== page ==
The best things in life are free, and yet … it’s also said that you get what you pay for.
Why should any Toastmasters club should pay for a club website on Toastmost.org, when Free Toast Host is free? Or even pay for a WordPress site, when the basic version of WordPress.com is free?
To be clear, the WordPress for Toastmasters project gives its software away for free. You just need a club webmaster with the tech skills to set up an independent website and install the plugins. And at $30 per year, a Toastmost.org website is inexpensive compared to setting up your own website.
But to answer the question …
Free Toast Host is Free, But …
Free Toast Host is free because it is subsidized by Toastmasters International. This project is not. But for marketing purposes, what Free Toast Host gives you is more like a web page than a full-fledged website. Also, people have been complaining for years about the lack of a responsive design (where web pages adjust for display on a mobile device).
A WordPress design is more mobile friendly and includes many features that promote search engine optimization and social media integration. The software doesn’t do all the work, but a good club webmaster can take maximum advantage of those tools.
In other words, WordPress gives you more ways of attracting people to your website and converting them into visitors and, ultimately, members.
Finally, the functionality of WordPress website can be extended with optional plugins. This extensibility is how WordPress for Toastmasters adds agenda management, features to help clubs conduction online meetings, and so on.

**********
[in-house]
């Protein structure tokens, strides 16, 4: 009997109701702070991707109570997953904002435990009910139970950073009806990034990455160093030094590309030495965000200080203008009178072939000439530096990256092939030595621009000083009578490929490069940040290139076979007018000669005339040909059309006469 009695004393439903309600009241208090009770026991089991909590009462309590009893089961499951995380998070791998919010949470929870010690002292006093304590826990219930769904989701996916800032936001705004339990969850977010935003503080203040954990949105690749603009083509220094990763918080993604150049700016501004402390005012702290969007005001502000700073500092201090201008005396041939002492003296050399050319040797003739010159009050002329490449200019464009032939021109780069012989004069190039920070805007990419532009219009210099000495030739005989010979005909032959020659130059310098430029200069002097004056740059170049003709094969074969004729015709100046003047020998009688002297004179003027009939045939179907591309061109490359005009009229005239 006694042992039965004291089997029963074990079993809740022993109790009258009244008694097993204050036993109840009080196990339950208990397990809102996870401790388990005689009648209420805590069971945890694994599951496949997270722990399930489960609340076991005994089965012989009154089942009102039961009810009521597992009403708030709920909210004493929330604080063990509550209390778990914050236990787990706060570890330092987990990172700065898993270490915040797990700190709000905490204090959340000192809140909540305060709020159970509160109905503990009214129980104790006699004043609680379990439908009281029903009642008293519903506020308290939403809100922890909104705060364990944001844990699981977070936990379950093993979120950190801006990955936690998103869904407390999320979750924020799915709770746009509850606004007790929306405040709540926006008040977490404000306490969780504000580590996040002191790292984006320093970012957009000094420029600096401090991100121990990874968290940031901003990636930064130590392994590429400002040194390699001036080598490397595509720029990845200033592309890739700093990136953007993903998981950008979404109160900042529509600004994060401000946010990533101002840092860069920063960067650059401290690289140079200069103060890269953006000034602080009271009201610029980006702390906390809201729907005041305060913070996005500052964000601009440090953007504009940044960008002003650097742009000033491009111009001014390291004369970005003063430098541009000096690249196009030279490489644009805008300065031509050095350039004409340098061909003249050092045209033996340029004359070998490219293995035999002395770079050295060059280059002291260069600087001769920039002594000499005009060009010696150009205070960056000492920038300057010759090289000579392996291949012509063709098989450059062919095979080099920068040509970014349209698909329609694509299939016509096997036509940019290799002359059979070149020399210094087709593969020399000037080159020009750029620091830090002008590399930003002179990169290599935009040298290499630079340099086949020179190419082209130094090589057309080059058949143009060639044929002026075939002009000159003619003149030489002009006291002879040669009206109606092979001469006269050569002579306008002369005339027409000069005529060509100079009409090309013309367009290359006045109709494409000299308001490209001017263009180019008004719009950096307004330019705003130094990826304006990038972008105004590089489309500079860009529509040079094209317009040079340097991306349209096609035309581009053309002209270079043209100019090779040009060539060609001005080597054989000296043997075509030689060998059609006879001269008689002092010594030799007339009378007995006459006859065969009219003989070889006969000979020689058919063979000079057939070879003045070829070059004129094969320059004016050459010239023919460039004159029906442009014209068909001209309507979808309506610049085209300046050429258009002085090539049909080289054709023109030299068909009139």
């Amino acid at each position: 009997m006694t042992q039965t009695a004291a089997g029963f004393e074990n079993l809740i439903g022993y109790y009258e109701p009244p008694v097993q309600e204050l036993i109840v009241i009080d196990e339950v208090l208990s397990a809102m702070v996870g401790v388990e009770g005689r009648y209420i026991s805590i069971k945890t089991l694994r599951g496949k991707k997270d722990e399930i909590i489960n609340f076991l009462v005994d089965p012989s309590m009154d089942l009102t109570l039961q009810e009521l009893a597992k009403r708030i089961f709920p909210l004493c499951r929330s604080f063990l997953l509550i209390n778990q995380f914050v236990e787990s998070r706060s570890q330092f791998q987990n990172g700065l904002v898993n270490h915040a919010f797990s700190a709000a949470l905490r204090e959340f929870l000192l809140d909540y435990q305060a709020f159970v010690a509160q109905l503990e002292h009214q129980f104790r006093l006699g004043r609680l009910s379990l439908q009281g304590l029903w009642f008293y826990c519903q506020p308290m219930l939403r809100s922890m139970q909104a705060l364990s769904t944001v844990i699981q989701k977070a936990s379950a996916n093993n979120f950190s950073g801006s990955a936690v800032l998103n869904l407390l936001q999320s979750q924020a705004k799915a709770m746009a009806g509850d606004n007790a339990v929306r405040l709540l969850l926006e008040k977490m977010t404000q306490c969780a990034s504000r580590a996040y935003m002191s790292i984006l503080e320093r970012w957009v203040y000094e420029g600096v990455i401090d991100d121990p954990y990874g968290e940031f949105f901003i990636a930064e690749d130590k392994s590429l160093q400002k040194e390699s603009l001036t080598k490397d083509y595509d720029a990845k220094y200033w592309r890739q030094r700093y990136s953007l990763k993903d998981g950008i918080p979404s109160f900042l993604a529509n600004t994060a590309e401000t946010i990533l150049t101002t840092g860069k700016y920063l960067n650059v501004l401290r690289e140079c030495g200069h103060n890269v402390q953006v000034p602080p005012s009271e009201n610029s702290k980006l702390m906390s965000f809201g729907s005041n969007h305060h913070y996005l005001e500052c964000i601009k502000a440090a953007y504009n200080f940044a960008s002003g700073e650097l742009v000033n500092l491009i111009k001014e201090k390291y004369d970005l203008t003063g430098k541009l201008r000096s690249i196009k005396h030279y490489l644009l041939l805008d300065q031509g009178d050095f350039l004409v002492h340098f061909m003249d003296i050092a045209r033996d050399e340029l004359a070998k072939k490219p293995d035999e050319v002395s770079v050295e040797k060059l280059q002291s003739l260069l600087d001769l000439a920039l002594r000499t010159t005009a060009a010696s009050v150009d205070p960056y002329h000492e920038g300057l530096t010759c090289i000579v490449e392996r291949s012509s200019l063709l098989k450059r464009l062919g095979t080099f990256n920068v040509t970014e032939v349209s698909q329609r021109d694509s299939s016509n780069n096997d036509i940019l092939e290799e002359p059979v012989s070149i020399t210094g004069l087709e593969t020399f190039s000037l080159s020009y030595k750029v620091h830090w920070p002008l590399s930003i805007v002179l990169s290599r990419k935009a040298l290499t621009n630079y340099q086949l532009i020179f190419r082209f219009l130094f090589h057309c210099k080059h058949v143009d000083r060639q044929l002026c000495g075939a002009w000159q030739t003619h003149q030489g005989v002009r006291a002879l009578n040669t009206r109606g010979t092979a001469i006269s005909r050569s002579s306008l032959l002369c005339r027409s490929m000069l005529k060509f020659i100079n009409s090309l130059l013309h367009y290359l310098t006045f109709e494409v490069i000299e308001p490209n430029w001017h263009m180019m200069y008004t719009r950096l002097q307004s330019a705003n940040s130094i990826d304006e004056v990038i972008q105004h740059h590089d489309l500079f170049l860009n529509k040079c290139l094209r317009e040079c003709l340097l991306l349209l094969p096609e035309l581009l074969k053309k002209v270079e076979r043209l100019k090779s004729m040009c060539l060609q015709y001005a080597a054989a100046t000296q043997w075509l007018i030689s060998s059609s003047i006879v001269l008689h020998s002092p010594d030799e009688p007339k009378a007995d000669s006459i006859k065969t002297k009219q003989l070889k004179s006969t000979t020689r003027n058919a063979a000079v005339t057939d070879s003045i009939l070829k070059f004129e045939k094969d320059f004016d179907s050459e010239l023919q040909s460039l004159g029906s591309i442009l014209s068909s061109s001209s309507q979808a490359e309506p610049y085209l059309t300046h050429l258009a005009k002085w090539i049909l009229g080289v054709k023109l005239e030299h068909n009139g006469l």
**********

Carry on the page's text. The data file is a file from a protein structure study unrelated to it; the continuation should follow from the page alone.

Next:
WordPress.com Is Free, But …
WordPress is free and open source software (available through WordPress.org). Its major corporate backer operates a site where you can sign up for a free personal website: WordPress.com.
WordPress.com gives you the basic web publishing features for free, but you have to upgrade to a paid account in order to add plugins. You won’t be able to turn on the agenda management features of the WordPress for Toastmasters project on a free account. And even a paid account won’t duplicate the pre-configured features of a Toastmost website (such as mailing lists and an autoresponder for “prospective member” inquiries relayed from toastmasters.org).
Some clubs swear another volunteer-run service, easy-Speak, which has many virtues in terms of agenda and club management but not much polish in terms of club marketing.
Finally, some clubs improvise their own technical solutions with Google Sites and Google Sheets, or Wix, or their own website custom programmed by a resident techie. The WordPress for Toastmasters solution started as a hack for a single club and and is published as open source software, which as an open invitation for programmers and designers to add their own improvements.
The Toastmost Alternative
To get a Toastmost site, you must 1) sign up for the WordPress for Toastmasters email list 2) create a Toastmost user account 3) fill out a form that asks for your details like club name and when you meet.
The learning curve is not zero, but I keep trying to simplify it — and am available to answer questions. I’m also looking for people who can help with documentation and training materials, or who will share feedback on where the documentation and/or the software itself aren’t as good as they ought to be.
If a generous sponsor should come along to allow me to make the Toastmost service free, that would make me very happy. Until then …
David F. Carr for Toastmost and the WordPress for Toastmasters email@example.com